NEW YORK (Reuters) - Lies, cover-ups, and cheating seemed destined to lead to a messy divorce between Alex Rodriguez and the New York Yankees, but the warring parties are heading into the 2015 season hoping for peaceful coexistence.
Rodriguez, still owed $61 million from a record 10-year $270 million renewal with the Yankees, sued the Yankees, team doctors, Major League Baseball and the Players Association in 2013 before accepting a one-year doping ban.
After missing the playoffs the last two years, the Yankees desperately need some hitting from A-Rod, who has been a model citizen during spring training, batting over .300 with three homers and no complaints.
The Yanks had felt betrayed by Rodriguez after lavishing riches upon him as the man on track to become baseball’s clean Home Run King only to learn later of doping escapades by the slugger, dubbed by the tabloids as “A-Fraud.”
Well known divorce lawyer Raoul Felder said you often see battling partners carry on together for their mutual benefit.
“Sometimes the president and his wife have a business arrangement, as Clinton has,” Felder told Reuters in a telephone interview. “It’s not a marriage, it’s a political marriage, so to speak. Sure, it happens a lot of times.”
Turning 40 in July and playing on surgically repaired hips, the bar is set relatively low for the third baseman, who has hit 654 career home runs to stand fifth on the all-time list 108 behind Barry Bonds and has three years left on his deal.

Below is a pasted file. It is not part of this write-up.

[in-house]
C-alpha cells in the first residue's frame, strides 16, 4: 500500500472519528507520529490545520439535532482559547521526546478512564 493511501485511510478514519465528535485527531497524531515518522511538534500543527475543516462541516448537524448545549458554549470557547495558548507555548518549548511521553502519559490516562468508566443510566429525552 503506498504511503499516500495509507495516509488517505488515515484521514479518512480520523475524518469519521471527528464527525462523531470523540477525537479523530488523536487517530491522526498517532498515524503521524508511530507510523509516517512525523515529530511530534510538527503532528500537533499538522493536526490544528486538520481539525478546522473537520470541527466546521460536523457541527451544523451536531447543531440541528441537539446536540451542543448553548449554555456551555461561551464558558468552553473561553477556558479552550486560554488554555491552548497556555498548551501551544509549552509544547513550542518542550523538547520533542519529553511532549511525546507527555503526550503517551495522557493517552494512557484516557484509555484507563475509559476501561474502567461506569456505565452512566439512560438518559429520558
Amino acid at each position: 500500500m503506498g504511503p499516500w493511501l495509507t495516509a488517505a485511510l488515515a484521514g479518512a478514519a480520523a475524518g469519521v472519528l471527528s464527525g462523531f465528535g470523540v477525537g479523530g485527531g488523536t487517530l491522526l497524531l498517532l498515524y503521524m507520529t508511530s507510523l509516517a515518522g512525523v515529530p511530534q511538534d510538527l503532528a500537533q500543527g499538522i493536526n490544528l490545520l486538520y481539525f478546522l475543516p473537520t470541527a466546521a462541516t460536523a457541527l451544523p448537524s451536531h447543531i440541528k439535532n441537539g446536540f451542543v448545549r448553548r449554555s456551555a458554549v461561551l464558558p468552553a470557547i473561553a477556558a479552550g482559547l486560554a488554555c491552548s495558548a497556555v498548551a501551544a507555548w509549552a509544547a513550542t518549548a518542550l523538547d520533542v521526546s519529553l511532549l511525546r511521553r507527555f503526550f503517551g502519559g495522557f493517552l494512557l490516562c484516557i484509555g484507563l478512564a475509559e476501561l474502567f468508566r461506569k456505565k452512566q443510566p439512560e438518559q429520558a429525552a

Rodriguez, thanks to baseball’s guaranteed contracts, will get his money regardless and the Yankees hope they will get some useful on-field contribution from him since no one would ever assume such a costly contract in trade.
Both sides seem optimistic as spring training in Florida drew to a close.
“I think he’s certainly taken a run at the full-time DH situation, for me, the way he’s looked so far down here,” said Yankees general manager Brian Cashman.
Rodriguez, who has even worked out at first base to serve as an emergency back-up, said: “I am extremely grateful to play baseball again.”
Fans have given him a mixed welcome back — he has heard boos mixed in with encouragement at his home games and a more negative reception on the road.
Major League Baseball Commissioner Rob Manfred, beginning his first season as successor to Bud Selig, said he held no grudge against Rodriguez.
“Alex served a very long suspension,” said Manfred. “Once he served that time, baseball ought to welcome him back. ... He’s played well. Good for him.”
Manfred also said A-Rod would be watched closely.
“He’ll be tested exactly like every other player who has violated the program,” said Manfred. “The program requires more frequent testing for players who are coming back after a suspension.”
Buck Showalter, his former manager at the Texas Rangers and now manager of New York’s AL East rivals the Baltimore Orioles, said he expected Rodriguez to deliver.
“If I was a betting man, I’d bet on him. He’s always performed well on the type of stage he’s going to be on,” he told the New York Times.
Rodriguez, who forfeited more than $22 million during his suspension, sounded the part of the good soldier.
“Anytime Joe (manager Girardi) calls my number, I’m just going to be ready,” Rodriguez said. “Whatever the team wants me to do, I’ll do.”
Editing by Frank Pingue